Residents across B.C. may be able to access ride-hailing services like Uber and Lyft by fall 2019, but local cab companies on the Island aren’t exactly celebrating.
“We’re not looking forward to them showing up,” says Don Smith, operations manager at Peninsula Taxi. “Our concern is unless the legislation doesn’t give everyone the same playing field, it’s not going to be very good.”
Transportation Minister Claire Trevena tabled a bill Monday to introduce ride-hailing services calling it “milestone legislation.”
“British Columbians absolutely want more options and flexibility in how they get around, but with checks in place to make sure their ride is a safe one,” Trevena said.
But, Smith has concerns. His company is required to operate with a minimum of $5 million liability insurance and all drivers must possess a class four licence, complete detailed driver and medical exams as well as submit to criminal record checks.
As well, the Passenger Transportation Board – an independent tribunal – regulates the taxi industry in B.C. deciding how many cabs a given company can have on the road.
Smith says he is currently awaiting the result of an application Peninsula Taxi has filed to increase the number of vehicles they operate by 15 per cent.
Currently, the company operates 117 taxis providing service throughout Greater Victoria.
In a release, the province said part of the legislation would include “strengthening” the board’s authority “to determine fares, vehicle supply and operating areas.”
It also states drivers will be required to undergo criminal checks and possess a class four licence, despite ride-hailing companies asking for class five requirements – the licence given a typical B.C. driver.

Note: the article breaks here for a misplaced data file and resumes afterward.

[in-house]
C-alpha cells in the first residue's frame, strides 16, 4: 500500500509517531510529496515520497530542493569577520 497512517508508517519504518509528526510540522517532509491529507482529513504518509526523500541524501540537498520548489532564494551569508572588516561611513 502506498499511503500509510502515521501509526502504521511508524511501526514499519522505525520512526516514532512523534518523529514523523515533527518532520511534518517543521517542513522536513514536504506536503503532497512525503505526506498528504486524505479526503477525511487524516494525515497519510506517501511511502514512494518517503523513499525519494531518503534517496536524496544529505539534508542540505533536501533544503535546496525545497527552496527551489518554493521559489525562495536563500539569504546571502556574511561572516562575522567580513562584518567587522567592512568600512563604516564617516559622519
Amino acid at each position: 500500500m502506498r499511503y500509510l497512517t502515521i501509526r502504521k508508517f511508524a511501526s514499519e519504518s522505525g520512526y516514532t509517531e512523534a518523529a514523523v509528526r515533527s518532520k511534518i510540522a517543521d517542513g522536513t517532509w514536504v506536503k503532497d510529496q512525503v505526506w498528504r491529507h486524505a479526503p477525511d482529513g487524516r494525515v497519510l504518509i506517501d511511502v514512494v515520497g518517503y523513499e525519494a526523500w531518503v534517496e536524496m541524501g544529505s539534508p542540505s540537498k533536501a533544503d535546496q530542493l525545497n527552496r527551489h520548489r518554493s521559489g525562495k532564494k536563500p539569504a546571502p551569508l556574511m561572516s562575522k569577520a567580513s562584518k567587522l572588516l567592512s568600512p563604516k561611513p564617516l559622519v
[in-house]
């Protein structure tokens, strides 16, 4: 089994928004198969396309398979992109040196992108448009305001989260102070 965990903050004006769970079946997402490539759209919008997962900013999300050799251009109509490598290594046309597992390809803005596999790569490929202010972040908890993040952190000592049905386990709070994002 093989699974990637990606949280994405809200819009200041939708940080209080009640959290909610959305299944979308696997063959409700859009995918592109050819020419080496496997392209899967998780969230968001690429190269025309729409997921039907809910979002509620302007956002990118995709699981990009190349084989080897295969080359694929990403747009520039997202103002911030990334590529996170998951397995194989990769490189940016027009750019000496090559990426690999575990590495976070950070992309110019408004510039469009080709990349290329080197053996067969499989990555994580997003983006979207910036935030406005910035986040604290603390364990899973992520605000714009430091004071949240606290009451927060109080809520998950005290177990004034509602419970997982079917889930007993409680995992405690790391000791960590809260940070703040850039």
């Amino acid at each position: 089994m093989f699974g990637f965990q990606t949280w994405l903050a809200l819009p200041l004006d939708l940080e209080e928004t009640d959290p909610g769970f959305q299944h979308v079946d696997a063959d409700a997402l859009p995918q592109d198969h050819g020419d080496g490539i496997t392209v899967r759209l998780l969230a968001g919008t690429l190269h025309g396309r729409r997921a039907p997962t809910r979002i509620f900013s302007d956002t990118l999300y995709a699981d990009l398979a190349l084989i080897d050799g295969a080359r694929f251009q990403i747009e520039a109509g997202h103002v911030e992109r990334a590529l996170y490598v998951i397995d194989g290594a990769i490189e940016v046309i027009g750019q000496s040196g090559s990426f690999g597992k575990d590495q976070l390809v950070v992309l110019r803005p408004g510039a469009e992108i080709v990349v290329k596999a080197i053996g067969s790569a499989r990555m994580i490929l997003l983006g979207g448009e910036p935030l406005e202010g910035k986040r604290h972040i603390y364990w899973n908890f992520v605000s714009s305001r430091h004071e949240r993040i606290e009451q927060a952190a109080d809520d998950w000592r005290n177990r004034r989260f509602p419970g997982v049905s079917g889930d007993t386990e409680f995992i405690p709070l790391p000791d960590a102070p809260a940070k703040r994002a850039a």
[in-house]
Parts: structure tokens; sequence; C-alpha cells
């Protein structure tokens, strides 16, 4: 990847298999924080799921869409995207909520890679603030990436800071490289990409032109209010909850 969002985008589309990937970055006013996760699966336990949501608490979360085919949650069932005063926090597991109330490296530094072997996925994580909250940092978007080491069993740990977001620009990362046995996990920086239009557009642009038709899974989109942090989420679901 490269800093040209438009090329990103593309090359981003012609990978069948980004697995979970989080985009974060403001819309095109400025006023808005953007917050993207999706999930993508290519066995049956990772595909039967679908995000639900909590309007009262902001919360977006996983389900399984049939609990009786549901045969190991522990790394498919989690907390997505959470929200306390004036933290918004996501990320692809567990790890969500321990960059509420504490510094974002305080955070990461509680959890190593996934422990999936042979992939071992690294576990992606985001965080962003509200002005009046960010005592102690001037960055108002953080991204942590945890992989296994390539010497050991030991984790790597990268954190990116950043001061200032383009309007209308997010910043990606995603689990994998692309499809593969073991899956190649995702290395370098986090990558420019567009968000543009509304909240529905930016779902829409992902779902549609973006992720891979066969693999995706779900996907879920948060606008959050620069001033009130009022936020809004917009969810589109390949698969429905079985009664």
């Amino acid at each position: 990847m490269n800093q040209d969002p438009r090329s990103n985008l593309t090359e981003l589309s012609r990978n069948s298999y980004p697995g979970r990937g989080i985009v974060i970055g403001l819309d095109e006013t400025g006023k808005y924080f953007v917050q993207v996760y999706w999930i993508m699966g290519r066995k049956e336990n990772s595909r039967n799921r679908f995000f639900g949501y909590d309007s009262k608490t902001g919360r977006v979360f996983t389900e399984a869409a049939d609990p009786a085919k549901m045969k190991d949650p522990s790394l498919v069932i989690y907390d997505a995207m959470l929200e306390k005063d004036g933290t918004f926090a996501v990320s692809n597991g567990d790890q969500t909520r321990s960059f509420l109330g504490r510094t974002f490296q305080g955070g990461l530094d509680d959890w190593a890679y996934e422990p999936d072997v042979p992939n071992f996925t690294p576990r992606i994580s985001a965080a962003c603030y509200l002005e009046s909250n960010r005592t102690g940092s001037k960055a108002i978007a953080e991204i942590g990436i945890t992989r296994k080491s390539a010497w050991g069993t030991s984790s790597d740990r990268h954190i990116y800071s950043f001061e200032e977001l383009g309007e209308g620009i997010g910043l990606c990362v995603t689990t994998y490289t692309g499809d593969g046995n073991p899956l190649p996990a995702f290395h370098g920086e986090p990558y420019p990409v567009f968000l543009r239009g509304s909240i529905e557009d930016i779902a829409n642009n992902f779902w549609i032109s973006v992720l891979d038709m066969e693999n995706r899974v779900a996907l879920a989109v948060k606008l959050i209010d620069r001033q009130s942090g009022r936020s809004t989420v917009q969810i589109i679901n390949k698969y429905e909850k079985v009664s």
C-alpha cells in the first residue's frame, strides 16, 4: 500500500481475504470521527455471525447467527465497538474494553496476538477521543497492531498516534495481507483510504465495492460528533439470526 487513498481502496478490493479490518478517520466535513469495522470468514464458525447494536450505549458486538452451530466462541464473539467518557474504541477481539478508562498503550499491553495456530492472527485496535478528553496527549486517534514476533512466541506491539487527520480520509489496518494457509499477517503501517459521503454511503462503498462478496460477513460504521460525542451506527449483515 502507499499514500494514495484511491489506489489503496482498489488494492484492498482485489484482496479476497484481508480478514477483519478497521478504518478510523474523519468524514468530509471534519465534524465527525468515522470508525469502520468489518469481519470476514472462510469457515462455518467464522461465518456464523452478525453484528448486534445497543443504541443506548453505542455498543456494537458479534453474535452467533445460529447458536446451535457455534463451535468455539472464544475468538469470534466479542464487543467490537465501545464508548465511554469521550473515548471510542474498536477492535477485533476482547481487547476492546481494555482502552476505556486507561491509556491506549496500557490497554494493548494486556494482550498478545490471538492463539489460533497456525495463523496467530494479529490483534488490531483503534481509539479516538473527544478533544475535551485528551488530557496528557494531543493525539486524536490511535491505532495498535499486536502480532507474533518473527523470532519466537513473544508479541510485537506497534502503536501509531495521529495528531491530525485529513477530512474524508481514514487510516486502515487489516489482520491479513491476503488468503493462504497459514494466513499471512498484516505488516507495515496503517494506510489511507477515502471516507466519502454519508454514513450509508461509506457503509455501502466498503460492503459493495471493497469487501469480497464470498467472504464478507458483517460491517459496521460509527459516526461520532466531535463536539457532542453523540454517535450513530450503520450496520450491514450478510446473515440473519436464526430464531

“The bottom line is that this comes down to customer service,” says Cecil Davies, general manager of Sidney Taxi.
The six-vehicle fleet will take you “anywhere you want to go in B.C.” but mainly serves a small but strong client base in the region.
He predicts his company will “take a bit of a hit” when people experiment with ride-hailing services, but thinks the bulk of the business will take place in the Lower Mainland where larger cab companies monopolize the roads.
“It will be more damaging to the companies that have ignored customer service for many years,” he says. “They’ve built up a lot of dislike from the general public. They’re going to be the main target.”
Still, Davies thinks the competition will be good for business, as long as ride-hailing companies “jump through the same hoops we do.”
“I like the concept,” he says. “I think it’s a great idea but it needs to be regulated. If they’re going to come in like they do in other cities and undercut, that would be very damaging to us.”